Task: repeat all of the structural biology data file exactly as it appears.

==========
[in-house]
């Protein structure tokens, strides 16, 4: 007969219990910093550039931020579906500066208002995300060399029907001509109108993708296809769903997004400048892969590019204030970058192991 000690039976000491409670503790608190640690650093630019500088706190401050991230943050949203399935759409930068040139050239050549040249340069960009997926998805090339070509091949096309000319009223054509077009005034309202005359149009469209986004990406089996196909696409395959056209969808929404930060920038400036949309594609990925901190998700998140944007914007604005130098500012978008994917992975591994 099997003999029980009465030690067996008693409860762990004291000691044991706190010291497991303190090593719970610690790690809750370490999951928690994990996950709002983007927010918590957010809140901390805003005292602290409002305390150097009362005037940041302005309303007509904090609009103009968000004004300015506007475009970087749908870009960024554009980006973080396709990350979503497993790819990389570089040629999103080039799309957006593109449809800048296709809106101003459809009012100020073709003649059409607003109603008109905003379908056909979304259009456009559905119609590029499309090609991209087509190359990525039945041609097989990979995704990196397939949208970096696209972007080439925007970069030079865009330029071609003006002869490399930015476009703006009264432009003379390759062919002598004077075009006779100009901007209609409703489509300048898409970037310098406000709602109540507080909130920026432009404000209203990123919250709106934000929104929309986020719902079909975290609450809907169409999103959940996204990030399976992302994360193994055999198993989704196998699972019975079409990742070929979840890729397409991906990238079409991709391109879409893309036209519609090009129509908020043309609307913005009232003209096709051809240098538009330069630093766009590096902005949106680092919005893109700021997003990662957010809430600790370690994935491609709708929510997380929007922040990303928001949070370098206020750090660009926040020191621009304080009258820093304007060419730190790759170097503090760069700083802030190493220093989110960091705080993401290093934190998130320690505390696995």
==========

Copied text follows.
[in-house]
């Protein structure tokens, strides 16, 4: 007969219990910093550039931020579906500066208002995300060399029907001509109108993708296809769903997004400048892969590019204030970058192991 000690039976000491409670503790608190640690650093630019500088706190401050991230943050949203399935759409930068040139050239050549040249340069960009997926998805090339070509091949096309000319009223054509077009005034309202005359149009469209986004990406089996196909696409395959056209969808929404930060920038400036949309594609990925901190998700998140944007914007604005130098500012978008994917992975591994 099997003999029980009465030690067996008693409860762990004291000691044991706190010291497991303190090593719970610690790690809750370490999951928690994990996950709002983007927010918590957010809140901390805003005292602290409002305390150097009362005037940041302005309303007509904090609009103009968000004004300015506007475009970087749908870009960024554009980006973080396709990350979503497993790819990389570089040629999103080039799309957006593109449809800048296709809106101003459809009012100020073709003649059409607003109603008109905003379908056909979304259009456009559905119609590029499309090609991209087509190359990525039945041609097989990979995704990196397939949208970096696209972007080439925007970069030079865009330029071609003006002869490399930015476009703006009264432009003379390759062919002598004077075009006779100009901007209609409703489509300048898409970037310098406000709602109540507080909130920026432009404000209203990123919250709106934000929104929309986020719902079909975290609450809907169409999103959940996204990030399976992302994360193994055999198993989704196998699972019975079409990742070929979840890729397409991906990238079409991709391109879409893309036209519609090009129509908020043309609307913005009232003209096709051809240098538009330069630093766009590096902005949106680092919005893109700021997003990662957010809430600790370690994935491609709708929510997380929007922040990303928001949070370098206020750090660009926040020191621009304080009258820093304007060419730190790759170097503090760069700083802030190493220093989110960091705080993401290093934190998130320690505390696995």